This experience comes to mind because now it may be possible to offer a similar course, but have the ability to analyze the student’s progress, and point out specific areas where the student lacks understanding. The feedback would include more than a score, but would also include suggestions for further study, essentially saying, you seem to be having some difficulty applying this concept, here are some things I want you to work through before you try the quiz again.
Examinations put enormous pressure on students, often unnecessarily. If this type of approach was used, it could relieve some of that pressure, as students become aware of deficiencies along the way. Instructors may intervene when required with specific guidance rather than general dissemination of course content.
At another level, AI could accumulate data on all of the students and comparing this data could alter the course content or even the curriculum. This will change institutions where policies and curriculum often lag behind technological development.
3. How will blockchain change the education industry?
RS: There are several possible applications of blockchain that I have read about, but the most commonly discussed application seems to be in managing credentials. In the past, a person might get a degree from a single institution making it relatively easy for an employer to check that credential, and then make a judgment about the likely credibility of a degree from that school. In the future, instead of taking a degree from a single institution, an individual may have a variety of different learning experiences from a range of providers, such as from MOOCs, traditional courses, even YouTube. This may make it difficult for an employer to check and evaluate all of these things the candidate says they have achieved. But blockchain should make it possible for a person to accumulate a virtual resume of verified competencies that an employer could easily check.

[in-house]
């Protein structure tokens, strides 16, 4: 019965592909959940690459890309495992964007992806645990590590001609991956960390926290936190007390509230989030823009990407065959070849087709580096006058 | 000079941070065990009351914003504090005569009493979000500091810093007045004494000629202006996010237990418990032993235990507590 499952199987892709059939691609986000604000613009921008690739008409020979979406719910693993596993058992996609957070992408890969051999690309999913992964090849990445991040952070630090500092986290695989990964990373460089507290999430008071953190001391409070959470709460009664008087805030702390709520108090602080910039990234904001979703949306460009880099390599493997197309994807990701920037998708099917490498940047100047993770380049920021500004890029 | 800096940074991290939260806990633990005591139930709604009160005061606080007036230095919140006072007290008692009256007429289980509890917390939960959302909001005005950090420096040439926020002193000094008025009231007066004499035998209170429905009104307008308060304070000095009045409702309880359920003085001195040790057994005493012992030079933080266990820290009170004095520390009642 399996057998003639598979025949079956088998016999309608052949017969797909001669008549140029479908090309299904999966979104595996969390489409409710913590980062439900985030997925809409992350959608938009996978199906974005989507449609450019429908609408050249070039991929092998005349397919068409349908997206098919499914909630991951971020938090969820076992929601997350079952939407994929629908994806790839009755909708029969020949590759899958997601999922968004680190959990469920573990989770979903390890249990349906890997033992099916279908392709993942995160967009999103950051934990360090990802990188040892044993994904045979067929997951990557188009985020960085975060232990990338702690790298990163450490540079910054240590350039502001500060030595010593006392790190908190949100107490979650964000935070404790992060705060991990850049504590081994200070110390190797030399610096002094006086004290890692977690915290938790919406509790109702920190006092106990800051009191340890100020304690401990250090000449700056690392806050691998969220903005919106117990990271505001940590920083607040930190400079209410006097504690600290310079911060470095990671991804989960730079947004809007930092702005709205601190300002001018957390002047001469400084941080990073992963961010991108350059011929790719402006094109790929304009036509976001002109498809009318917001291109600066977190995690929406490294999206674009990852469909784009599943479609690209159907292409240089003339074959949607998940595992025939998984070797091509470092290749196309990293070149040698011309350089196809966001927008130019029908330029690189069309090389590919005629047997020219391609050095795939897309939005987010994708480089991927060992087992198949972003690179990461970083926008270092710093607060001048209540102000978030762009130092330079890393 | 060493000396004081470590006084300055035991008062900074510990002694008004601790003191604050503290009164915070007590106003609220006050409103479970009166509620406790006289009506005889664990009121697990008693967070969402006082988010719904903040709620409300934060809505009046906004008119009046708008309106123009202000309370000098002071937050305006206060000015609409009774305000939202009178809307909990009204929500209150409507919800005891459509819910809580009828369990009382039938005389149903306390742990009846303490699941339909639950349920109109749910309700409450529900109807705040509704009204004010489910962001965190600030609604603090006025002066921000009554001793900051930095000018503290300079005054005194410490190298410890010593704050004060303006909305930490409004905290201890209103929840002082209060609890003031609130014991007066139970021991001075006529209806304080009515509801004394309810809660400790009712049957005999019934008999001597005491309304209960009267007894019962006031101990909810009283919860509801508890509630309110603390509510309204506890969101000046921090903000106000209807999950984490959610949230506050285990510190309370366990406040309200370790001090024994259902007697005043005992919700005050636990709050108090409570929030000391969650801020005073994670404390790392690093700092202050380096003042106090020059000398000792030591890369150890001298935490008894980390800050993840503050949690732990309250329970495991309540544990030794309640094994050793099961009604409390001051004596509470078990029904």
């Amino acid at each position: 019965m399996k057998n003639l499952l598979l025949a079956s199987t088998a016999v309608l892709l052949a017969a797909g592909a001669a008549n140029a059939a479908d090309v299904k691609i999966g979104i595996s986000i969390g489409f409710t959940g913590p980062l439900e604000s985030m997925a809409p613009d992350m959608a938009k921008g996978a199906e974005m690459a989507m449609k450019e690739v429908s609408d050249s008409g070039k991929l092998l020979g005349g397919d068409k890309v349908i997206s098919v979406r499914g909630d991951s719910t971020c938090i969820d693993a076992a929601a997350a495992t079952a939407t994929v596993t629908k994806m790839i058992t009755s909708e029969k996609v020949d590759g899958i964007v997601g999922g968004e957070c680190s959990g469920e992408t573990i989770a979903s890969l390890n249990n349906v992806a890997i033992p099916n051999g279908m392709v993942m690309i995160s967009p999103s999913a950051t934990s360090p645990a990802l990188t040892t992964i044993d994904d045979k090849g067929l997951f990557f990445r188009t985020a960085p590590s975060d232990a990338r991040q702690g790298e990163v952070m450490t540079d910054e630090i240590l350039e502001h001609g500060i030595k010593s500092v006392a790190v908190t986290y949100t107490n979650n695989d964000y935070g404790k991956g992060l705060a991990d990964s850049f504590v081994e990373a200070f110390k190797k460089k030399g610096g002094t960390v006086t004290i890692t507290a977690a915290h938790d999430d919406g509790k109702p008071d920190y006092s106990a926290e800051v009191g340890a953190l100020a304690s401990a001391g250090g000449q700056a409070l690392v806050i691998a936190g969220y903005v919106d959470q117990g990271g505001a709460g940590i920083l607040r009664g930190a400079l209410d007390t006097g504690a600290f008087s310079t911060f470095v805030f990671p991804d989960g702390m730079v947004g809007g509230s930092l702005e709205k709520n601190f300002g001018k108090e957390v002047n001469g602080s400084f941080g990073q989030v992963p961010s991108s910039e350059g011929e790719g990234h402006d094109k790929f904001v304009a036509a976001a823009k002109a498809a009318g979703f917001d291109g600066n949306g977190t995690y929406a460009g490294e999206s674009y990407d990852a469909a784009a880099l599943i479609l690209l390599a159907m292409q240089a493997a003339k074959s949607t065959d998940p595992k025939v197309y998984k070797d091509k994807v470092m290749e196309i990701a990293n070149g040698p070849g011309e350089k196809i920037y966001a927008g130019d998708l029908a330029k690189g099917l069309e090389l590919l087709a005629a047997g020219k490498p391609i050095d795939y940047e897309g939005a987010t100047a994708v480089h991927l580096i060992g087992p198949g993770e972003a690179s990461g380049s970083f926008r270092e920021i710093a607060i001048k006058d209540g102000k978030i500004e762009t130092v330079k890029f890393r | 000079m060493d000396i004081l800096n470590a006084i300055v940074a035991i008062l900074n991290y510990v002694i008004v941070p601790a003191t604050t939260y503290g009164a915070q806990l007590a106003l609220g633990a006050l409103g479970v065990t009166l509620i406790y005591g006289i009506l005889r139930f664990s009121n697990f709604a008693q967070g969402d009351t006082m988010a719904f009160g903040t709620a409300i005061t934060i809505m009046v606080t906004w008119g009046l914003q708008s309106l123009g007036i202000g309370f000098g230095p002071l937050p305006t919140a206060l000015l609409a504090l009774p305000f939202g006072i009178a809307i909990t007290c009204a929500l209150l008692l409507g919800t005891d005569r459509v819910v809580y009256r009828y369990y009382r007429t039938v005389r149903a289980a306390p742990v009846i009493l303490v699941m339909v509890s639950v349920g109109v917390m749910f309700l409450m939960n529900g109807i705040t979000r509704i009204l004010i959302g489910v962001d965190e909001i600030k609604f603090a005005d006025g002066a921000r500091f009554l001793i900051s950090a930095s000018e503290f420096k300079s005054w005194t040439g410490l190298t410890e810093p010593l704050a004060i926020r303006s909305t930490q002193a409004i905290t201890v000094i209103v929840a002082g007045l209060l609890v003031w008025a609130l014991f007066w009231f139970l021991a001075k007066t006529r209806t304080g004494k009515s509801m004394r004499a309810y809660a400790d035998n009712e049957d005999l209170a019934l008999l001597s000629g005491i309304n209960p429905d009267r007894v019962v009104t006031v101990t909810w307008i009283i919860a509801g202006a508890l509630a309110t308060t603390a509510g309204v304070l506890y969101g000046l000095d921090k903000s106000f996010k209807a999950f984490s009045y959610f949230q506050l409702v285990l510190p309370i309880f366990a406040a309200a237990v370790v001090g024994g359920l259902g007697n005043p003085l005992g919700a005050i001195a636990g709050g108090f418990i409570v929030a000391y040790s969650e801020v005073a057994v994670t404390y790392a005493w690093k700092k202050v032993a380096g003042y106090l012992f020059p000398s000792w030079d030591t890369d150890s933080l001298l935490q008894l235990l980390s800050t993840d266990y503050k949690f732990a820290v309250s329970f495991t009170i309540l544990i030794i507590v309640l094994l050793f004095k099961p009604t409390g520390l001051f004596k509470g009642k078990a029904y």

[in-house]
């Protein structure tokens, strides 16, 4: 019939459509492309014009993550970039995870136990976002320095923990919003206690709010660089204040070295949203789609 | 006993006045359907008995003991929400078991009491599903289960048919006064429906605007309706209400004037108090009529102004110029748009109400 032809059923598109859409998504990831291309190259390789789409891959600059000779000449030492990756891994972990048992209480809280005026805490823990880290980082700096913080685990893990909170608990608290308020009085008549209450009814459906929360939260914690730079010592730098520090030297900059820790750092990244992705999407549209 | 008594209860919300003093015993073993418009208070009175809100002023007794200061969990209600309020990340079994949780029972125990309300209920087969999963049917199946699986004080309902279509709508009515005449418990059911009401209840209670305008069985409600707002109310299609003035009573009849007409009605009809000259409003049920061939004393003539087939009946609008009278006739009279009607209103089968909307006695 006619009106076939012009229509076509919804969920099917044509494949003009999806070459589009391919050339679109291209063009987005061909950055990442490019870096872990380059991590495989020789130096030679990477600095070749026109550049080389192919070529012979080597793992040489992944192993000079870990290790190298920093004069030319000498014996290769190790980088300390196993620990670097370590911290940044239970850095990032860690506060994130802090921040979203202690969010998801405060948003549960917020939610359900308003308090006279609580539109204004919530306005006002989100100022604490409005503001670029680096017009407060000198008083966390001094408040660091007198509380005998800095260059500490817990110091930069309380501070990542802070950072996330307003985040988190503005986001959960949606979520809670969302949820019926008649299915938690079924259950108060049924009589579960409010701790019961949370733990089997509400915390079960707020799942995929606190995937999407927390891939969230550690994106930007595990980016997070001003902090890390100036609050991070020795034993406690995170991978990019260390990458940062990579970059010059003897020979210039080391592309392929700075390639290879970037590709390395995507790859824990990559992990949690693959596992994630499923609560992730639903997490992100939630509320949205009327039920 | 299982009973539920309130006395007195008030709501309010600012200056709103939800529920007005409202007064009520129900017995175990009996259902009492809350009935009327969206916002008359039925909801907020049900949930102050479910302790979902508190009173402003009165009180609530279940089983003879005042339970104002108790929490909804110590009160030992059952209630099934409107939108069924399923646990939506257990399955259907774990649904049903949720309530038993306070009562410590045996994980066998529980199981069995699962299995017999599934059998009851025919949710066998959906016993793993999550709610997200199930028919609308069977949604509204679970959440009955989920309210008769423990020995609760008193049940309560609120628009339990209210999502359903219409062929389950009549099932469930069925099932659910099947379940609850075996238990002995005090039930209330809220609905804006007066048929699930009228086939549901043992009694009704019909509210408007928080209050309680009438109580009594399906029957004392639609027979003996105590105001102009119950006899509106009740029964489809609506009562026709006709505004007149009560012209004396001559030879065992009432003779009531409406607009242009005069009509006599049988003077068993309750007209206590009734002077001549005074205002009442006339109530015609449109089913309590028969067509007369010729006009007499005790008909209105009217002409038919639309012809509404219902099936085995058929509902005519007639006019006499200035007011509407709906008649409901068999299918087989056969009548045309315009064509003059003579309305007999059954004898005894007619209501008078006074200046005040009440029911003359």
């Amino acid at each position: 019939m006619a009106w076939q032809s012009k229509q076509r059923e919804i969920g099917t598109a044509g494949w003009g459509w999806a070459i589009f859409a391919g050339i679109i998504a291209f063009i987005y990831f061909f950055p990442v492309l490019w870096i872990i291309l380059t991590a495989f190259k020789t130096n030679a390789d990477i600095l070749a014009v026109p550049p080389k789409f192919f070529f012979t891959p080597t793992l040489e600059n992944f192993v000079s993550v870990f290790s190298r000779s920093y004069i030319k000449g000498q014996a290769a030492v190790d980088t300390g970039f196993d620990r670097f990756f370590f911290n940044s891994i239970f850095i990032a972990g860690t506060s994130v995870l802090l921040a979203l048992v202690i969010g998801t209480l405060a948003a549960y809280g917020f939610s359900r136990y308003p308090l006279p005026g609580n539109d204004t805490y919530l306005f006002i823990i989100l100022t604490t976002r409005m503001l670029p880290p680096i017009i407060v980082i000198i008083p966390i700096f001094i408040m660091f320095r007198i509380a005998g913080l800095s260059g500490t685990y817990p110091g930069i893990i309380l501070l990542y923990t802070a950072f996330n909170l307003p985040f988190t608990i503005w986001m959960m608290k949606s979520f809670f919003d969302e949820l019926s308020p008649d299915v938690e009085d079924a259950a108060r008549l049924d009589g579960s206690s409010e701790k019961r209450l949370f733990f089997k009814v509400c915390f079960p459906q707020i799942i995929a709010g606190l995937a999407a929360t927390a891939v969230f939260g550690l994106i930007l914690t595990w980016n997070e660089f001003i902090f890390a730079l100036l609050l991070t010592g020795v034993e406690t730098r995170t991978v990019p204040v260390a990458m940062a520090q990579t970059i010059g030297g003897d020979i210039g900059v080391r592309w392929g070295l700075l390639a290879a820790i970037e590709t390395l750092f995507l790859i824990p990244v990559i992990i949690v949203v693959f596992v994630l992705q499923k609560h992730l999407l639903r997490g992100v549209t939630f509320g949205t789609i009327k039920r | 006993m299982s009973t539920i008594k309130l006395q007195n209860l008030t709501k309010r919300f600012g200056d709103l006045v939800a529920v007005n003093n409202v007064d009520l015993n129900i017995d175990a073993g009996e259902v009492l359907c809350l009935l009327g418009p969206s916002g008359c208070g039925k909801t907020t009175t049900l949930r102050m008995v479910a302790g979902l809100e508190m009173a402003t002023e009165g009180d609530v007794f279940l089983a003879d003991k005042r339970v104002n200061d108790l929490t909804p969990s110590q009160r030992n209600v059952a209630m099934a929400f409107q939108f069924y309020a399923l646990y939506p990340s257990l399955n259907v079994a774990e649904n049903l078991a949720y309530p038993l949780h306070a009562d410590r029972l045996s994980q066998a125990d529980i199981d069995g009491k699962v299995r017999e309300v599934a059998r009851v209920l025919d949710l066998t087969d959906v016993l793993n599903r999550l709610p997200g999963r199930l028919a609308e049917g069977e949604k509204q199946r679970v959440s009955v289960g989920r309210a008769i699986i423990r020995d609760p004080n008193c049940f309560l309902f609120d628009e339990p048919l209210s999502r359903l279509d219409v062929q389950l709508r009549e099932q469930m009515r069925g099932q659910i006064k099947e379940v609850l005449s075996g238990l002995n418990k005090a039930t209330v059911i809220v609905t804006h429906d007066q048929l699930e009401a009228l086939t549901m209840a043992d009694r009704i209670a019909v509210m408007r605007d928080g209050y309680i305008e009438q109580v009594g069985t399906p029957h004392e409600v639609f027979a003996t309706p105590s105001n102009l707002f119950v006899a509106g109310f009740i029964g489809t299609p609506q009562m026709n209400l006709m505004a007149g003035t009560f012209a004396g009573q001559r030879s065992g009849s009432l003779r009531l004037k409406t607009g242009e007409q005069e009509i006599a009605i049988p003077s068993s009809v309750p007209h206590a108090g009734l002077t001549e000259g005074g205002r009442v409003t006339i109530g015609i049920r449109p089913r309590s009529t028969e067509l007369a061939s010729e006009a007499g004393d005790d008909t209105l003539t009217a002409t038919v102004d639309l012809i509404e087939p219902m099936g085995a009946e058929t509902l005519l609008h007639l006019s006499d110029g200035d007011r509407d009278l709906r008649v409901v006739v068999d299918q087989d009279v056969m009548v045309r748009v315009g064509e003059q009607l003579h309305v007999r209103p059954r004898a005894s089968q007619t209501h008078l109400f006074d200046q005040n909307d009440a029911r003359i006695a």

4. What's the future of education?
RS: Of course, it is impossible to answer this question accurately. But one can imagine present trends continuing, leading us to a picture of the future. About 10 years ago, the Copenhagen Institute of Future Studies coined the term “anarchonomy”, which is a portmanteau created by combining anarchy and economy. They used the term to apply to the phenomenon that networked economies tend to be usurped by players offering free and democratic equivalents to what is offered at a cost by businesses, or in the case of education, offered by institutions. MOOCs are an example of institutions participating willingly in the anarchonomy of education. Education is becoming accessible to more people, and this is necessitated by changes to society. As an example, many have speculated about the massive retraining of people that will be required when driverless vehicles are used extensively. Technology makes education more accessible. What holds back participation in education is politics, poverty, and other forces that make it difficult for individuals to a meaningful experience. People will overcome these obstacles and will gravitate to personalized learning that may or may not be offered by an institution.
🏫 “The market for education will increase and the tolerance for high cost will decrease, putting pressure on public education to adapt, and creating opportunities for creative entrepreneurs.”
About Ron Strand
Ron Strand is a part-time faculty member of the School of Communication Studies at Mount Royal University in Calgary, Canada.
In addition to credit courses, he has taught adult business training online since 2006. He has been studying online education since 2000 and has a Doctor of Education in Distance Education from Athabasca University.